23 October 2017

EDITOR’S DESK | Celebrating South Sudan’s anniversary, sceptics aside

(Image: Paula Bronstein / Getty Images)

A year ago today, President Salva Kiir and other heads of state were celebrating South Sudan’s independence from Sudan in Juba. The occasion was celebrated by South Sudanese and many others from all corners of the globe. High spirited South Sudanese filled the streets of Juba, the capital of South Sudan, singing and dancing in elation for a dream they’ve all fought for, whether in Sudan or abroad.

During the independence celebrations that day, all of the officials – South Sudanese, Sudanese and others alike – promised a brighter future, a congenial relationship with Sudan, and immediate development for the World’s newest nation. However, one year on, things don’t seem so bright.

In its first year as an independent country, South Sudan has been plagued with corruption, disease, poverty, poor leadership, famine, illiteracy, ethnic clashes and under development. And the problems seem to be increasing. It almost seems like the dream of independence has faded away.

However, most sceptics seem to be taking things out of perspective. Before independence, South Sudan had been weighed down by decades of civil war. The first South Sudanese rebellion against the government in the north started in 1955, ended in 1973; and started again in 1983, only to end in 2005 with the signing of the Comprehensive Peace Agreement (CPA) between the SPLM and the Sudanese government. This is the main reason behind the lack of state institutions and infrastructure in the south, which eventually lead to the aforementioned problems.

Another point to consider is that South Sudan gained its independence from a third world country already beleaguered by poverty, famine and corruption. Most African countries have gained independence from European countries that made it a point to establish the necessary state institutions and infrastructure for commerce and administration. And yet, to this day, a lot of these countries suffer from the same famine and poverty we associate with South Sudan.

Yes, the responsibility of running the country should be given to South Sudan’s government and its people, but we also have to assess the role that the self-proclaimed saviours like the United Nations Mission In South Sudan (UNMISS) and African Union (AU) have played. And in comparison, Sudan – South Sudan’s 56 year old sister – is doing just as bad, if not worse – taking into account that Sudan was a “country” before the secession of the south.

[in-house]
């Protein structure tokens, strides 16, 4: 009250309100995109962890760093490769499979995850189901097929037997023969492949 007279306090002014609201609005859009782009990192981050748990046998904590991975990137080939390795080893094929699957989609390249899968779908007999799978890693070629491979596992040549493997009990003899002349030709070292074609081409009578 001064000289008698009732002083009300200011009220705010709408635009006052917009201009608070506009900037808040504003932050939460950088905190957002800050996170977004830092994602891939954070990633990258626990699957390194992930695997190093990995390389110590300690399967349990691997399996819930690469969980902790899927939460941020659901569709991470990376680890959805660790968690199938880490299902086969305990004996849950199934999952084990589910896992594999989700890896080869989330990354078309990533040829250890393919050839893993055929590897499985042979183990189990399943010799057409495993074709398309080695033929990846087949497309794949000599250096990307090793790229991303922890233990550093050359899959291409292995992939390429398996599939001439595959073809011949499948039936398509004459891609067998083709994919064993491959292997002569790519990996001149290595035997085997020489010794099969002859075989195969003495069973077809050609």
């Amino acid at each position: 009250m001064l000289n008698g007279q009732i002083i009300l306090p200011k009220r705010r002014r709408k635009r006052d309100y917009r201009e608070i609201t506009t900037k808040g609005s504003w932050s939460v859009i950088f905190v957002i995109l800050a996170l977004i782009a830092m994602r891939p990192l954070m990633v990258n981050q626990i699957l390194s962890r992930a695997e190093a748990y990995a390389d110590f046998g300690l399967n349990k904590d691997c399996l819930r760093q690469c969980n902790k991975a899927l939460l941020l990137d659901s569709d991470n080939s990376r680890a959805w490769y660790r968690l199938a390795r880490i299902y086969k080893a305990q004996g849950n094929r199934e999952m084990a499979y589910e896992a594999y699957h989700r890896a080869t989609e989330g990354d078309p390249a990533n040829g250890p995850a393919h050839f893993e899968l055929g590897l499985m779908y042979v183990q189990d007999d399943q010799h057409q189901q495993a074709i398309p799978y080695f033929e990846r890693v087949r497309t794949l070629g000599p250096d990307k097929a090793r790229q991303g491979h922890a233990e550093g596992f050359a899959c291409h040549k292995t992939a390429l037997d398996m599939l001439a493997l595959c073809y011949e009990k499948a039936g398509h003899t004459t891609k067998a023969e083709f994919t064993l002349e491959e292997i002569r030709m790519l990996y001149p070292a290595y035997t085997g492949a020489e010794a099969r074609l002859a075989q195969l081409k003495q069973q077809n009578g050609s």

So in order for one to justly criticize the so called tragic state of affairs in South Sudan a year after independence, one must look back in history and accurately assess each of the other 192 countries in the world one year after their independence, which countries they gained independence from and under what conditions. Of course there’s a lot of room for improvement, but we must not sit back and criticize out of context. As a concerned Sudanese, I am celebrating South Sudan’s one year anniversary with as much optimism as I celebrated their well deserved independence a year ago, and so should you. Happy Birthday South Sudan.

3 Comments on this post.

Leave a Reply to Yasir Elkhider Cancel reply

  • lueth
    9 July 2012 at 2:47 pm - Reply

    you are absolutely right these doom-sayers said before that there will be no independent they thought they could use what they always used, frustrate and frustrate the marginlised and yes they succeeded in Southern Blue nile and south Khordufan and Abiey, but South sudanese said we have other idea as saying goes, “fool one shame on me, fool me twice, shame on you” and oh yes independent came. these parasitic kingdoms have realise they are not going to change things in their favour as they hoped.

    However, the propogandists here are the island kingdom with her desert satelite(Arabian and Gulf kingdoms), merged as noble kingdoms. And now are weaned off of fertile lands resources on the Nile by the African savages and are still threatening to rid off the nobles pashas on the Nile, which of course will threaten the economics viability of the satelite Arabian-gulf kingdoms and thus would reach London estates and banking sectors.

    To make matters worse, the savages have already shut down the oil and are becoming more assertive on their demands. So a propoganda have to use (BBC, aljazera and every newswires) they have to misinform the gulible.probally, may be the island kingdom was developed in a year!

    the island kingdom is not being paid attention by the south rebels turned rulers. they looked the former masters as part of Sudan’s cronic problems hence have to be dealt with-we-you basis and the island kingdom felt she is being sidelined on she considers her divine right to own aspirations of the savages.

  • Yasir Elkhider
    9 July 2012 at 10:38 pm - Reply

    nice ya modeer

  • Hiba Rasheed
    6 March 2013 at 9:01 am - Reply

    Well-said, thank you.

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